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The portrait was not going well. Andrew Stevenage laid down his palette, took the brush from between his teeth and stepped back from the easel to study the canvas dispassionately. Councillor Raymond Hogg gazed back at him belligerently.

Hogg was not a prepossessing figure at the best of times, but somehow Andrew felt even the man’s better features had eluded his brush. …


Winner of the Global Short Story Competition, November 2009

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Every December Edward Harbottle gave the performance of his professional life in Benhams department store at Clapham Junction. For a month he would preside over his elvish helpers in Santa’s Grotto, and smile benignly as countless small children perched on his knee and described the gifts they hoped he would leave them in their Christmas stockings.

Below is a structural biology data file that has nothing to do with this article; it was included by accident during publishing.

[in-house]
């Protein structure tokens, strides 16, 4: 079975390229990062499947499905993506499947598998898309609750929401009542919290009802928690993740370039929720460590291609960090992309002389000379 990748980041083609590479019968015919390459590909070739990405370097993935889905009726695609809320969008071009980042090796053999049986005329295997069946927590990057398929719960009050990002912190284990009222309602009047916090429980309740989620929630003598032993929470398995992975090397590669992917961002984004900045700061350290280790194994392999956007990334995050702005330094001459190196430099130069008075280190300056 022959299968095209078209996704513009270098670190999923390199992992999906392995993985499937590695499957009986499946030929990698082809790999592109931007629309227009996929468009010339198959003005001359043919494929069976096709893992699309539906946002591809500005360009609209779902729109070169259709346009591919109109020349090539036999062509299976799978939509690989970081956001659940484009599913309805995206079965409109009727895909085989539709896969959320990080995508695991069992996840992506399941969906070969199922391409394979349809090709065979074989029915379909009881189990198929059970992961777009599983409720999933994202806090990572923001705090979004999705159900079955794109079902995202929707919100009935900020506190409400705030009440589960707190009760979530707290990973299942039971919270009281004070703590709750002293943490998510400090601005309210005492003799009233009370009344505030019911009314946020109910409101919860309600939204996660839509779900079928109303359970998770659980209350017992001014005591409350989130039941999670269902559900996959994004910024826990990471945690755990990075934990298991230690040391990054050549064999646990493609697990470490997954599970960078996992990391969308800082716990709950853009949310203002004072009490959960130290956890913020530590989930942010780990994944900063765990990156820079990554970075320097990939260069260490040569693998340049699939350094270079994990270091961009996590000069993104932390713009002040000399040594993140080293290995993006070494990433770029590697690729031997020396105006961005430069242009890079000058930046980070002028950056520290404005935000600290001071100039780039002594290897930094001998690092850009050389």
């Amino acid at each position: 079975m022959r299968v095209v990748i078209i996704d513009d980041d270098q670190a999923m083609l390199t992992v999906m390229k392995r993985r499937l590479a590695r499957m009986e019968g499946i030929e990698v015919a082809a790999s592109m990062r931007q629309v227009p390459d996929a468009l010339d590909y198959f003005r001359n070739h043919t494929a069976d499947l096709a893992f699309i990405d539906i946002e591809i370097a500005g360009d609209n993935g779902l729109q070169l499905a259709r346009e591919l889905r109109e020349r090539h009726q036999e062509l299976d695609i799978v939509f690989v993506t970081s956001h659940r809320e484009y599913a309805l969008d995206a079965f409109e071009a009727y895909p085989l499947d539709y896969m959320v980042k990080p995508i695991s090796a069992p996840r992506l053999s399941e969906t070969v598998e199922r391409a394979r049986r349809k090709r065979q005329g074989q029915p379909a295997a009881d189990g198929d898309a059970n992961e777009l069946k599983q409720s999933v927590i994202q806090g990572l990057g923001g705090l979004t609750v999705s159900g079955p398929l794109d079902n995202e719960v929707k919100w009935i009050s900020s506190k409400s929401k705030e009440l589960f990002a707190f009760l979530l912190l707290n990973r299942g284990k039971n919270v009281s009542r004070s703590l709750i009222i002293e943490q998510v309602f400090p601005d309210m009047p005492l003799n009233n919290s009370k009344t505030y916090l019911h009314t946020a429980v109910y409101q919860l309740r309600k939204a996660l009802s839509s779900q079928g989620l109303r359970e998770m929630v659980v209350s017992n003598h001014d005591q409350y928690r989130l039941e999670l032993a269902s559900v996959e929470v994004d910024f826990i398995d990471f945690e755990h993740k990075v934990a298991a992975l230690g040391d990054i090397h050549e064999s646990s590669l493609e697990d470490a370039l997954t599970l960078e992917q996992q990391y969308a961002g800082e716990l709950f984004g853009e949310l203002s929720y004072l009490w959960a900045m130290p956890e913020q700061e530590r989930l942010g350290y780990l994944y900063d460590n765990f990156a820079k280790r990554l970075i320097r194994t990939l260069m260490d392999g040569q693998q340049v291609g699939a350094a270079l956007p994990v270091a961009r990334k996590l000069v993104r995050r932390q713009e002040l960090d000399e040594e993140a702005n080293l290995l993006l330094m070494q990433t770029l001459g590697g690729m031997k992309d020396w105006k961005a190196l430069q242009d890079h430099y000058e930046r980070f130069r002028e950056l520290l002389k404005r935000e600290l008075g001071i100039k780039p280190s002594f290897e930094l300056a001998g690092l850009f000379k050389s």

Which was surprising, as Edward Harbottle disliked children. Perhaps it would be more accurate to say that he was deeply apprehensive of them, and it was only by submerging himself in the avuncular persona of Father Christmas that he was able to give such a convincing performance. A lean slightly stooped man, he possessed none of the rotundity associated with the traditional Santa Claus, but once he had donned the heavy padding, the uncomfortable ‘Santa suit’ and the flowing beard and moustaches, all his professionalism took over. …

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